Wilsford 34
Neolithic Long Barrow
West of Stonehenge, Wiltshire  OS Map Ref SU 1041 4119
OS Maps - Landranger 184 (Salisbury & The Plain), Explorer 130 (Salisbury & Stonehenge)

Wilsford 34 Long Barrow
Wilsford 34 Long Barrow looking south from beside the A303 close to Long Barrow Crossroads.
This is a fairly isolated Neolithic earthen long barrow that measures about 34 metres long, 1.8 metres high and with side ditches that are partly filled with earth but are recorded as still being about half a metre deep. The mound is oriented northeast to southwest and is located just over 2 km (1.3 miles) to the southwest of Stonehenge and 500 metres southeast of the long barrow that was the founding monument of the Winterbourne Stoke barrow cemetery. Although no similar great cemetery grew up along the axis of Wilsford 34 a small group of Bronze Age round barrows was later constructed a short distance to the southeast.

Although the barrow was recorded by the antiquarian Sir Richard Colt Hoare in the early 19th century it was left unopened by him, instead being excavated by John Thurnam between 1865 and 1866. Thurnam was somewhat surprised not to find any human remains at the eastern end of the mound as might be expected in a long barrow, instead finding five burials including two children towards the western end of the mound. As these were complete skeleton rather than the disarticulated collection of bones more often found within Neolithic barrows he first interpreted these as being secondary burials of a later date, indeed one was accompanied by a Bronze Age drinking vessel or beaker.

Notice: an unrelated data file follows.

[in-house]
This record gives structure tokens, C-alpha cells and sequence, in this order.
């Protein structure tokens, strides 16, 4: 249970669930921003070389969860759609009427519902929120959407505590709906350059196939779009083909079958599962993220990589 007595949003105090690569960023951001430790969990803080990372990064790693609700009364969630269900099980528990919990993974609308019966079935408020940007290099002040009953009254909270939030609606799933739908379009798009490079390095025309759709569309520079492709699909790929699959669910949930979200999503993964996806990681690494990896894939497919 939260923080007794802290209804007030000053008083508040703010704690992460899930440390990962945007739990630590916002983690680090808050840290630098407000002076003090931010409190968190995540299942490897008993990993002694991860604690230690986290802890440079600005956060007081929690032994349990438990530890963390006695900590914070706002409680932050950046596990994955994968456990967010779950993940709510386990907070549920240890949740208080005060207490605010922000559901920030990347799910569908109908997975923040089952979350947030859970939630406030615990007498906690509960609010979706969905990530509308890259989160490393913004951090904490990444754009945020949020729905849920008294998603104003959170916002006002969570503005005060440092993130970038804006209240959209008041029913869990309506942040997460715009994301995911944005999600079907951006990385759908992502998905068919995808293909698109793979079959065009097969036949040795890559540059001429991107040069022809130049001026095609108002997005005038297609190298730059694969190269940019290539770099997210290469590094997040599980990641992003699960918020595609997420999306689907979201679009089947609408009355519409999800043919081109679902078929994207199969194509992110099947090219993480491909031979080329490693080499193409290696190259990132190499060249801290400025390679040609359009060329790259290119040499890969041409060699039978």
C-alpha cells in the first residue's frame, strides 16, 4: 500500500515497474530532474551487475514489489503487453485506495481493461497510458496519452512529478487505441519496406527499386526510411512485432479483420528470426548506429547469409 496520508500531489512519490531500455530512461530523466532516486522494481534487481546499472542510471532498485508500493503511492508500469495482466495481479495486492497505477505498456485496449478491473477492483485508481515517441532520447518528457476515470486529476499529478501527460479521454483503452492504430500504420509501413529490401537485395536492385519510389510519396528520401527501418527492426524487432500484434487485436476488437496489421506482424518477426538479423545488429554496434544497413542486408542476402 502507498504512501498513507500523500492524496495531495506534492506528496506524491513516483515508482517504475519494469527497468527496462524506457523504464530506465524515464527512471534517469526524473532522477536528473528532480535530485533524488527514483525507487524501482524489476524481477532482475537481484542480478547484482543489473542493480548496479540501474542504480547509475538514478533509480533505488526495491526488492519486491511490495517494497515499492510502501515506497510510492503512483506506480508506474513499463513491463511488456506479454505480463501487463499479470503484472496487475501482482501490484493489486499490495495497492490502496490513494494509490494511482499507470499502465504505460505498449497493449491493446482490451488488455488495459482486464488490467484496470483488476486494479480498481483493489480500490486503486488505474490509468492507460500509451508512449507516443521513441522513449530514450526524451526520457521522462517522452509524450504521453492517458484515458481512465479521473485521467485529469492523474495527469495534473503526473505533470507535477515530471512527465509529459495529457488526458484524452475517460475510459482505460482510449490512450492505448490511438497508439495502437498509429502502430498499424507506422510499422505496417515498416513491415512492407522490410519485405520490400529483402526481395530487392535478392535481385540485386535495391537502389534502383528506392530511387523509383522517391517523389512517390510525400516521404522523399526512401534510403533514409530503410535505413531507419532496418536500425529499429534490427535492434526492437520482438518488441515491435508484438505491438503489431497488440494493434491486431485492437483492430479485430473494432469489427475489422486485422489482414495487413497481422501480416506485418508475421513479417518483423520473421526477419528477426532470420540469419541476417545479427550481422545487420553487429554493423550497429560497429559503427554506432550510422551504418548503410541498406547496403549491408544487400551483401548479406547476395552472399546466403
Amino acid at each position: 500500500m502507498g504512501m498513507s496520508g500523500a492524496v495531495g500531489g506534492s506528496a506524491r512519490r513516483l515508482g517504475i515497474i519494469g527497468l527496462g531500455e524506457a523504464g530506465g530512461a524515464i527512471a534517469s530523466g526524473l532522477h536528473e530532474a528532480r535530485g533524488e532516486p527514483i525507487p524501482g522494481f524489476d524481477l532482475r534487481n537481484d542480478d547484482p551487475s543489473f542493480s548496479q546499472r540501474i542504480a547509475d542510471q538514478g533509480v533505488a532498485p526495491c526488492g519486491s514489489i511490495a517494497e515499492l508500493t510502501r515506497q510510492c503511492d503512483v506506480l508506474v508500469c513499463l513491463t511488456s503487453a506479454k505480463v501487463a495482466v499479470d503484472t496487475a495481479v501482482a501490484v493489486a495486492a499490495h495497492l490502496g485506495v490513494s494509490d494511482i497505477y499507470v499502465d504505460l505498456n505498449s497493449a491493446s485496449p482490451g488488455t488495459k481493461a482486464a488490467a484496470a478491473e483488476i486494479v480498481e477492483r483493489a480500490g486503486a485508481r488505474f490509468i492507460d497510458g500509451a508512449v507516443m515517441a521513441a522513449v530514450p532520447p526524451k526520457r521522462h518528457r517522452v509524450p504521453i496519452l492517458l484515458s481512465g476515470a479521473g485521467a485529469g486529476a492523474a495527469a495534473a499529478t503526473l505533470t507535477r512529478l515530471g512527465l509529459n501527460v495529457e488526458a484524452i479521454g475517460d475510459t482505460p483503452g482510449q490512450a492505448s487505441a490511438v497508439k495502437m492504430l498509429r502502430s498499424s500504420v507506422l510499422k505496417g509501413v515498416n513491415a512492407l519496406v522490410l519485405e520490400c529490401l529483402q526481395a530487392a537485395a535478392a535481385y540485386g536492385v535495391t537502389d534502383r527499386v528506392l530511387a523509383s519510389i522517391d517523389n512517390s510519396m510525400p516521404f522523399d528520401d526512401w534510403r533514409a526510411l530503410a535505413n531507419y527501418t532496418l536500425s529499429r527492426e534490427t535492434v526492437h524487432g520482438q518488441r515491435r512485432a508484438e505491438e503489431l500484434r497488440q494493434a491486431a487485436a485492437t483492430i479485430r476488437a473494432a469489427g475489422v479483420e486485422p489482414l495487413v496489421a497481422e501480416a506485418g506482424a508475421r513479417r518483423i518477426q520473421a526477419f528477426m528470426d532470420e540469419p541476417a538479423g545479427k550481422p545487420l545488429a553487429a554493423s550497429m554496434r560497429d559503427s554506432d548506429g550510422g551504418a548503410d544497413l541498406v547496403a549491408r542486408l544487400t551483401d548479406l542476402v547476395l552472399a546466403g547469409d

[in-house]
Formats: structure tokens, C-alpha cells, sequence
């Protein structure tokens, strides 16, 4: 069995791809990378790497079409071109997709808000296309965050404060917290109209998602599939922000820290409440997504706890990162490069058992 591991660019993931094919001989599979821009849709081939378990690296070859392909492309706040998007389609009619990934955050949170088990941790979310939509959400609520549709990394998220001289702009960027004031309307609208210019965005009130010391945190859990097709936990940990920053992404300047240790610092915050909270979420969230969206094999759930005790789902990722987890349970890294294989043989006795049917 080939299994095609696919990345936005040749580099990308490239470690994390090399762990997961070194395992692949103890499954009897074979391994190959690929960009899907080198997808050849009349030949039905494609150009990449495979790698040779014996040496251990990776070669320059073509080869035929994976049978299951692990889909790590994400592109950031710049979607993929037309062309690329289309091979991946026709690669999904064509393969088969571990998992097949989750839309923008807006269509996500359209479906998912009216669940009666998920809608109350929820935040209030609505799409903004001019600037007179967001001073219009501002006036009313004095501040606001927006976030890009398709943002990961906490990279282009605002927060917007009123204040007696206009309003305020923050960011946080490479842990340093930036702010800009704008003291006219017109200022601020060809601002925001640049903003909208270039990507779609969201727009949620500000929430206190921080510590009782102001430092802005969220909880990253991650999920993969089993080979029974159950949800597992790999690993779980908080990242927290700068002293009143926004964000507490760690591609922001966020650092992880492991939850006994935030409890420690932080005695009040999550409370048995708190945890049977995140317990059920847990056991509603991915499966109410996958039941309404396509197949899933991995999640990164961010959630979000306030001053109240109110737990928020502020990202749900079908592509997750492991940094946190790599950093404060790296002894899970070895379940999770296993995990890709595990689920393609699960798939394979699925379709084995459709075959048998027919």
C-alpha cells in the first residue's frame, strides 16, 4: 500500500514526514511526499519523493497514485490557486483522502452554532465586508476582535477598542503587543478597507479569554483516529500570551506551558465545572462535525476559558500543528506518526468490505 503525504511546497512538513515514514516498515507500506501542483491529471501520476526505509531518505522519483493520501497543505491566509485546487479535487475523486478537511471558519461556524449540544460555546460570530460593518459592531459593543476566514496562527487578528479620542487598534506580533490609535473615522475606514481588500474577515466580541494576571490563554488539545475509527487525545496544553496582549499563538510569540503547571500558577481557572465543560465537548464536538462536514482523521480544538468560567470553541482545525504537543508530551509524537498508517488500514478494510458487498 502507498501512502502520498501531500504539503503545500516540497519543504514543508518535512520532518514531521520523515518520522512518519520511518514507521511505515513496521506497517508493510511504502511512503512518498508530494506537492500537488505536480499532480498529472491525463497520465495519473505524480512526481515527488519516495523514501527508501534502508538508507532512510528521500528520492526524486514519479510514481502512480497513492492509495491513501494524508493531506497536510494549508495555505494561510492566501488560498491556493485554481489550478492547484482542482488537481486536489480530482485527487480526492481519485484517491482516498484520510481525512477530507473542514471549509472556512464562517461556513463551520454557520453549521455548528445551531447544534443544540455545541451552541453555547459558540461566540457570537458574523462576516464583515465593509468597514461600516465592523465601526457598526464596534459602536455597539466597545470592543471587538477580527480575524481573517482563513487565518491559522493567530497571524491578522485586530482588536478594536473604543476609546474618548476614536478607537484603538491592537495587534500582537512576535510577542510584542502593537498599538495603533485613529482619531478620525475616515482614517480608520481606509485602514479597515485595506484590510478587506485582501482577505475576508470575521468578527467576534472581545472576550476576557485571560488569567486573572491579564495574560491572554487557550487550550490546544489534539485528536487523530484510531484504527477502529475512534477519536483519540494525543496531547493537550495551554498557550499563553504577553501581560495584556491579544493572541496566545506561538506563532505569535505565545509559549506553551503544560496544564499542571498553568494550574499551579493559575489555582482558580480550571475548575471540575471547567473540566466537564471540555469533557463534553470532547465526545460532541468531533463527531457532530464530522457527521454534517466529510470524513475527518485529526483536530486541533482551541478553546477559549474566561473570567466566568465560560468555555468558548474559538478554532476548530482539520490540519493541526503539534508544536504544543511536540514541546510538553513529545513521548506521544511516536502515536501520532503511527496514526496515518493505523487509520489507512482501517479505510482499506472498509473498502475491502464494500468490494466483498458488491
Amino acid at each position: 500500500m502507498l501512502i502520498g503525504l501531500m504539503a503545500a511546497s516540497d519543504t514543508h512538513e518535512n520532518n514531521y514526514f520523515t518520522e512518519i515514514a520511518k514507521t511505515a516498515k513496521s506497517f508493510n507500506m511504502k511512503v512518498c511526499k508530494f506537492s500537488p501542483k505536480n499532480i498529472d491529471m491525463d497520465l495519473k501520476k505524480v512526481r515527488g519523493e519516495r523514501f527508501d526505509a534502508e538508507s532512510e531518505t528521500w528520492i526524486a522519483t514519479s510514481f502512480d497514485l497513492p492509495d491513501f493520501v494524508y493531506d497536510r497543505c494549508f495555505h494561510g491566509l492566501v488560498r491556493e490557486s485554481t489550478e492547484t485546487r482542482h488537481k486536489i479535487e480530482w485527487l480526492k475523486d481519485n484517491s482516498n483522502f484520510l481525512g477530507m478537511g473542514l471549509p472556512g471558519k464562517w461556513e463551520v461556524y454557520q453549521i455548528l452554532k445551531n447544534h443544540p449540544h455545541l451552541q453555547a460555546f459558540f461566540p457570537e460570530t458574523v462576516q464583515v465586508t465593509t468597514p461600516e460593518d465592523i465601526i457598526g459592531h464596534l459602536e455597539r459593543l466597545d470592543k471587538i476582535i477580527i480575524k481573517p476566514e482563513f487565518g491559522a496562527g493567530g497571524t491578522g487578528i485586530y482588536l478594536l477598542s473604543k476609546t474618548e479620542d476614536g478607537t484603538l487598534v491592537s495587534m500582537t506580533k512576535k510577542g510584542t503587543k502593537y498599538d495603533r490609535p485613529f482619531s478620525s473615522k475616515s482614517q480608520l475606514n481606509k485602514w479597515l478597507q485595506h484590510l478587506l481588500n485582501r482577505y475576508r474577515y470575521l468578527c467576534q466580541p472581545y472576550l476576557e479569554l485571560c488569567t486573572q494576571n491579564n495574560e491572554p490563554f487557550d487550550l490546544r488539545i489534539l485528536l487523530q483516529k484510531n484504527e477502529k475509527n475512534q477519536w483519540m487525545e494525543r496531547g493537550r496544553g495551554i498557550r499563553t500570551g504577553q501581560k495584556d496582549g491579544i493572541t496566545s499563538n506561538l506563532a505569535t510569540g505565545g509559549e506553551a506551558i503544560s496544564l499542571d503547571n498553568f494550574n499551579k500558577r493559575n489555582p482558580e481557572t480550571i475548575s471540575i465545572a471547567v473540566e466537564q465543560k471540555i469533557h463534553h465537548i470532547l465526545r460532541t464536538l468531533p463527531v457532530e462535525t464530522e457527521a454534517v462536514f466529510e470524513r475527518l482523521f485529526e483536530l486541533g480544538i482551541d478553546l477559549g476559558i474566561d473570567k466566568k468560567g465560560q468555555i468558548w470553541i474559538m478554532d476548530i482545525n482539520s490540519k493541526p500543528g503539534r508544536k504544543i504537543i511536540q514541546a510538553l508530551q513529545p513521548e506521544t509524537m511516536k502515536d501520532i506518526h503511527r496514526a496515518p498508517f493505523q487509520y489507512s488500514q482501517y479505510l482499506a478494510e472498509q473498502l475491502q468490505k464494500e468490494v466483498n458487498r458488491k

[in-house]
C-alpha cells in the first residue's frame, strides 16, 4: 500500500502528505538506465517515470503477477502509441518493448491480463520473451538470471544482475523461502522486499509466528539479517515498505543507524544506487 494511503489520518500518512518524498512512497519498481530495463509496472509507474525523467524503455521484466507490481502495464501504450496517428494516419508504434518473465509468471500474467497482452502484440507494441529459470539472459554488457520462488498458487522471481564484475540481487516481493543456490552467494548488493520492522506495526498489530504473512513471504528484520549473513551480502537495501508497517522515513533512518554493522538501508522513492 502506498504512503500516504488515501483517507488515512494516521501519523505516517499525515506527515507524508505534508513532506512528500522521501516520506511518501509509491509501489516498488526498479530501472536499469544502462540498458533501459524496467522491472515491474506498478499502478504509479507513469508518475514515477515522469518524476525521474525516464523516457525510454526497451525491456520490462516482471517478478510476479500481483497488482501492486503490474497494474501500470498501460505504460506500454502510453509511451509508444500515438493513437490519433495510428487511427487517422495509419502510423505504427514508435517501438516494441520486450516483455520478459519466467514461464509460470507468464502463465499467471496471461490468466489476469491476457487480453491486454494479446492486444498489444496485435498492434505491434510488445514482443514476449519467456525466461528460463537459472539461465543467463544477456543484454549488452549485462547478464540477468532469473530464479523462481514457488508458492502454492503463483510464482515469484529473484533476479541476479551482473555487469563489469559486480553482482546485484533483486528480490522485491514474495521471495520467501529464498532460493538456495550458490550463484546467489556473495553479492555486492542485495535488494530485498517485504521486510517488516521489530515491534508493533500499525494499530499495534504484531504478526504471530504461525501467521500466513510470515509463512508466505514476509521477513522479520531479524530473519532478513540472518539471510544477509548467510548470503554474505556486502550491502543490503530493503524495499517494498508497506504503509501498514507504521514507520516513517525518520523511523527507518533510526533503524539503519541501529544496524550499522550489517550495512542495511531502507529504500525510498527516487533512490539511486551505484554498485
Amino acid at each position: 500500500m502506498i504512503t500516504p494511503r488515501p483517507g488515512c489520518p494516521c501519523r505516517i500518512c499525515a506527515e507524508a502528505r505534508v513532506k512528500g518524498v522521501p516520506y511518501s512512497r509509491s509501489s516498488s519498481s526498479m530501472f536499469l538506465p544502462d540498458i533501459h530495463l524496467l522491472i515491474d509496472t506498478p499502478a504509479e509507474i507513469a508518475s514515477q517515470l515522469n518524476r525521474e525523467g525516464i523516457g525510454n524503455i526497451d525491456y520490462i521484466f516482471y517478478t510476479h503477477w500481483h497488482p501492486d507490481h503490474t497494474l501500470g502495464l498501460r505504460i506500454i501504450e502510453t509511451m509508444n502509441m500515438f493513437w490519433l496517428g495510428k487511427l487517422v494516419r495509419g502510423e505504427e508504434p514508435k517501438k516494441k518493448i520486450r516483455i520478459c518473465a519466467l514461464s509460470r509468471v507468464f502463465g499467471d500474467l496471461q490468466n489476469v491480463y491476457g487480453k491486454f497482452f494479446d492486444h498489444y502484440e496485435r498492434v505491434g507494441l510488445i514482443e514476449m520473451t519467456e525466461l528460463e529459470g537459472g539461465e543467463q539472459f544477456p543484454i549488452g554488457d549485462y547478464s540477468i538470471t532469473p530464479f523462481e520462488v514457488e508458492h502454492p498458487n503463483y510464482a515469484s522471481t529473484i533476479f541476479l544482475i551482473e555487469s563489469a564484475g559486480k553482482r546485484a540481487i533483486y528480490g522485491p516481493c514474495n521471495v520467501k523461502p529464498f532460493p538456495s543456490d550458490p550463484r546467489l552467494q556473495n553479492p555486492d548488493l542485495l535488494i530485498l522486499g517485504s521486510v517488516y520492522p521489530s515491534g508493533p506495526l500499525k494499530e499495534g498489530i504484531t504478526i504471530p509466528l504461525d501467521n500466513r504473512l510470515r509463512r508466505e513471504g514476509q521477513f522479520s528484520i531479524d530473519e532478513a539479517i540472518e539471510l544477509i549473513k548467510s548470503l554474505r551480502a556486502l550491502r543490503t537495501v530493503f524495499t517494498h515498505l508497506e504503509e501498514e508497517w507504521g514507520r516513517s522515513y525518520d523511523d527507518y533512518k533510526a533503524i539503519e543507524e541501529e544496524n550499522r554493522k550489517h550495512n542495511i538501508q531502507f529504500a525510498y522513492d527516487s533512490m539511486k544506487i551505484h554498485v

However on examining the skulls he seemed to believe one of the burials, that of a young girl, may have actually been of a Neolithic date and could have been the primary deposit within the barrow. Interestingly a possible small whetstone shaped from micaceous sandstone was found close to the burial which Thurnam thought resembled the same rock as the Altar Stone at Stonehenge. The stone was examined by Colt Hoare's associate William Cunnington and although he agreed with Thurnam on the identification of the material he thought the stone was of a lighter colour and therefore not part of the same slab as the Altar Stone.

Together with five other Neolithic barrows and a mortuary enclosure Wilsford 34 forms a loose cluster of early monuments to the southwest of Stonehenge that predate the construction of the henge earthwork by several hundred years and the building of the stone circle itself by at least a thousand years.

Site Visits / Photographs:

July 2011.


Colt Hoare, R. 1812. The Ancient History of South Wiltshire. London: William Miller.
Cunnington, M. 1914. List of the Long Barrows of Wiltshire. Wiltshire Archaeological & Natural History Magazine, 38, 405-6.
Lawson, A. 2007. Chalkland: an archaeology of Stonehenge and its region. Salisbury: The Hobnob Press.

Colt Hoare Number: Normanton 170, Pastscape 219699, NMR Number SU 14 SW 93.

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